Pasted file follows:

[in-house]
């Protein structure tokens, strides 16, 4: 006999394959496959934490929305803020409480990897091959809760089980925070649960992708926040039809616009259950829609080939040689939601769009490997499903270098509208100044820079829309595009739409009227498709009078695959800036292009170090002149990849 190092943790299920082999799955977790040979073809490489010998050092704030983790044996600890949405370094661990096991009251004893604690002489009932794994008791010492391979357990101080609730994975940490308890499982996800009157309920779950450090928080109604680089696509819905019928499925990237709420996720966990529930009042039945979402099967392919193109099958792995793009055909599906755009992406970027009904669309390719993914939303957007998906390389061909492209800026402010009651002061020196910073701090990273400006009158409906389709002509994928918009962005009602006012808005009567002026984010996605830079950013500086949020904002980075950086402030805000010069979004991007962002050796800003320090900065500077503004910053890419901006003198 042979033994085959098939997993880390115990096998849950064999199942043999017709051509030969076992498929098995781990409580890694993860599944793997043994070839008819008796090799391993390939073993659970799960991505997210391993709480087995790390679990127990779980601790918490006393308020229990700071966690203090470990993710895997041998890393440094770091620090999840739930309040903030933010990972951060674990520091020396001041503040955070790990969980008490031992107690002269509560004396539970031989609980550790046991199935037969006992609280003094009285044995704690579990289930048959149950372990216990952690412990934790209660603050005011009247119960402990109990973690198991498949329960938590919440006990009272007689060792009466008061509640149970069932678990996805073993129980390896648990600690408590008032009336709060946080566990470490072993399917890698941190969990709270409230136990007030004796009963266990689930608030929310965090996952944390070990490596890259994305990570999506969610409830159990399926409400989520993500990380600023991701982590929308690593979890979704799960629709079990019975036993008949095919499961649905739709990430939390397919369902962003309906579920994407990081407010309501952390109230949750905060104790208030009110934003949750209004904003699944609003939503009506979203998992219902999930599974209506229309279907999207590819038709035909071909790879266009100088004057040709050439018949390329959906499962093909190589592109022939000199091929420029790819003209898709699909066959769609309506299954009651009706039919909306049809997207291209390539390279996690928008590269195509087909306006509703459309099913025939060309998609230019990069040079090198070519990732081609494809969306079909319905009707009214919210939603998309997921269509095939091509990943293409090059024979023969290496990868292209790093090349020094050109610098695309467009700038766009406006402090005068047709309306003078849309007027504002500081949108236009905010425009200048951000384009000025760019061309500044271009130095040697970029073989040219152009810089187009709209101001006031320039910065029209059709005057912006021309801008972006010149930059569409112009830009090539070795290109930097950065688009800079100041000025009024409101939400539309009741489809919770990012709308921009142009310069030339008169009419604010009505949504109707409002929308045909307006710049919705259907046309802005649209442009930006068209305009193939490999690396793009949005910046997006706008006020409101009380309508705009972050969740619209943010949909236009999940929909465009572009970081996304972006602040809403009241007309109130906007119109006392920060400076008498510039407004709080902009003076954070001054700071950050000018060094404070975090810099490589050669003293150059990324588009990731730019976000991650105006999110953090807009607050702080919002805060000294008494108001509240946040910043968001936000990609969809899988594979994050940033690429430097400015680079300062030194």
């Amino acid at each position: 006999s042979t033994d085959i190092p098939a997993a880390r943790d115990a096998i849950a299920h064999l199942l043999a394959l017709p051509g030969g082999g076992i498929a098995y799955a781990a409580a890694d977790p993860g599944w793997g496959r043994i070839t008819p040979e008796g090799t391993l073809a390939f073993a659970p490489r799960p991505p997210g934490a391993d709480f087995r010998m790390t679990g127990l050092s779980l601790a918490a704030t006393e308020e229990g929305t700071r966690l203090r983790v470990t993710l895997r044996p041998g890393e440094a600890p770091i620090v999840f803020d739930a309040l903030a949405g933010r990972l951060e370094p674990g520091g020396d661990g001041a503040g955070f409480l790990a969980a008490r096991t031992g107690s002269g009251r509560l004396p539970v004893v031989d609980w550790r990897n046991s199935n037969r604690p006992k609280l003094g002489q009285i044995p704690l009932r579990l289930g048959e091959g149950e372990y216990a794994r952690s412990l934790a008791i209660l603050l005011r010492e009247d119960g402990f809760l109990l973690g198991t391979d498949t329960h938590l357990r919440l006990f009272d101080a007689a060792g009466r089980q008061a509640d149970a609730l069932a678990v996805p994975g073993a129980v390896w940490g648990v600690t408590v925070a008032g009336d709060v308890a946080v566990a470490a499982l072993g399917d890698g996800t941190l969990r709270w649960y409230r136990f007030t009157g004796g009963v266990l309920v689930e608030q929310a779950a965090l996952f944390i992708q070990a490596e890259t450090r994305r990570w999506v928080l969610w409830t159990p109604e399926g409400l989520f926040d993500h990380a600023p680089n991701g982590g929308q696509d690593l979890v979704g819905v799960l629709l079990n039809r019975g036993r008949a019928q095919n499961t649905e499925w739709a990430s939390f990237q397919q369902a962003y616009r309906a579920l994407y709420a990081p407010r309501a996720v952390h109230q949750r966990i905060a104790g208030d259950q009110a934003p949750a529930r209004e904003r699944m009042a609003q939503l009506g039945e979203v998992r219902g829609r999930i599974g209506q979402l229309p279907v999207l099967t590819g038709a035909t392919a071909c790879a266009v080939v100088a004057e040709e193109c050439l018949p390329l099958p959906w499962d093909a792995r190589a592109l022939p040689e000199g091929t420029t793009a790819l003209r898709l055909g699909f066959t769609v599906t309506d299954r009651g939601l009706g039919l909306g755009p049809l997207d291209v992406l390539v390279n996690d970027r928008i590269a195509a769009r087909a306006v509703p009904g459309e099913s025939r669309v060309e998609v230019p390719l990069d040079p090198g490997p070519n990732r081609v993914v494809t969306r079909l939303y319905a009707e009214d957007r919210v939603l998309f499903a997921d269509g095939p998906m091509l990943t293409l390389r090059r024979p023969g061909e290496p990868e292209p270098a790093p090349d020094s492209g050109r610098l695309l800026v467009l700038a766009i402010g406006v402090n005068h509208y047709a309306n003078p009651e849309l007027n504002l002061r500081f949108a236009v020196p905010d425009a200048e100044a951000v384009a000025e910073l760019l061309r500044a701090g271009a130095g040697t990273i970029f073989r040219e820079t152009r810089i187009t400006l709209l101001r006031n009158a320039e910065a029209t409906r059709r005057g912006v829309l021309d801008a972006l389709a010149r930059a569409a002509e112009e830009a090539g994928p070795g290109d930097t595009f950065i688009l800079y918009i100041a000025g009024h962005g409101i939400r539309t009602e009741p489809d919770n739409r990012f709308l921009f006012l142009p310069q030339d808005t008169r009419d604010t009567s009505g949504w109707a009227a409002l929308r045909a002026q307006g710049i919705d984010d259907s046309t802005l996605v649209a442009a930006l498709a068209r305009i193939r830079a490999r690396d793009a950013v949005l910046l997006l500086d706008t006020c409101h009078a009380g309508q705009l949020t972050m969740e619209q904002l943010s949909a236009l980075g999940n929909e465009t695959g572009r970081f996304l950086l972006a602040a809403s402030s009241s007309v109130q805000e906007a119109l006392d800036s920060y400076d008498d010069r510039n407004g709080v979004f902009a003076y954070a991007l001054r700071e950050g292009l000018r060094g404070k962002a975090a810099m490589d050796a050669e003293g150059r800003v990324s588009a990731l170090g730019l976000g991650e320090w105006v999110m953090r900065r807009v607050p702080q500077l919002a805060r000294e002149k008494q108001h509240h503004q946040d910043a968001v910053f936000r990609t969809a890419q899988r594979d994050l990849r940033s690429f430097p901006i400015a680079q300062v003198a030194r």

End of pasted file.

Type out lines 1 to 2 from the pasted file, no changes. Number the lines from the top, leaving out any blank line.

[in-house]
């Protein structure tokens, strides 16, 4: 006999394959496959934490929305803020409480990897091959809760089980925070649960992708926040039809616009259950829609080939040689939601769009490997499903270098509208100044820079829309595009739409009227498709009078695959800036292009170090002149990849 190092943790299920082999799955977790040979073809490489010998050092704030983790044996600890949405370094661990096991009251004893604690002489009932794994008791010492391979357990101080609730994975940490308890499982996800009157309920779950450090928080109604680089696509819905019928499925990237709420996720966990529930009042039945979402099967392919193109099958792995793009055909599906755009992406970027009904669309390719993914939303957007998906390389061909492209800026402010009651002061020196910073701090990273400006009158409906389709002509994928918009962005009602006012808005009567002026984010996605830079950013500086949020904002980075950086402030805000010069979004991007962002050796800003320090900065500077503004910053890419901006003198 042979033994085959098939997993880390115990096998849950064999199942043999017709051509030969076992498929098995781990409580890694993860599944793997043994070839008819008796090799391993390939073993659970799960991505997210391993709480087995790390679990127990779980601790918490006393308020229990700071966690203090470990993710895997041998890393440094770091620090999840739930309040903030933010990972951060674990520091020396001041503040955070790990969980008490031992107690002269509560004396539970031989609980550790046991199935037969006992609280003094009285044995704690579990289930048959149950372990216990952690412990934790209660603050005011009247119960402990109990973690198991498949329960938590919440006990009272007689060792009466008061509640149970069932678990996805073993129980390896648990600690408590008032009336709060946080566990470490072993399917890698941190969990709270409230136990007030004796009963266990689930608030929310965090996952944390070990490596890259994305990570999506969610409830159990399926409400989520993500990380600023991701982590929308690593979890979704799960629709079990019975036993008949095919499961649905739709990430939390397919369902962003309906579920994407990081407010309501952390109230949750905060104790208030009110934003949750209004904003699944609003939503009506979203998992219902999930599974209506229309279907999207590819038709035909071909790879266009100088004057040709050439018949390329959906499962093909190589592109022939000199091929420029790819003209898709699909066959769609309506299954009651009706039919909306049809997207291209390539390279996690928008590269195509087909306006509703459309099913025939060309998609230019990069040079090198070519990732081609494809969306079909319905009707009214919210939603998309997921269509095939091509990943293409090059024979023969290496990868292209790093090349020094050109610098695309467009700038766009406006402090005068047709309306003078849309007027504002500081949108236009905010425009200048951000384009000025760019061309500044271009130095040697970029073989040219152009810089187009709209101001006031320039910065029209059709005057912006021309801008972006010149930059569409112009830009090539070795290109930097950065688009800079100041000025009024409101939400539309009741489809919770990012709308921009142009310069030339008169009419604010009505949504109707409002929308045909307006710049919705259907046309802005649209442009930006068209305009193939490999690396793009949005910046997006706008006020409101009380309508705009972050969740619209943010949909236009999940929909465009572009970081996304972006602040809403009241007309109130906007119109006392920060400076008498510039407004709080902009003076954070001054700071950050000018060094404070975090810099490589050669003293150059990324588009990731730019976000991650105006999110953090807009607050702080919002805060000294008494108001509240946040910043968001936000990609969809899988594979994050940033690429430097400015680079300062030194």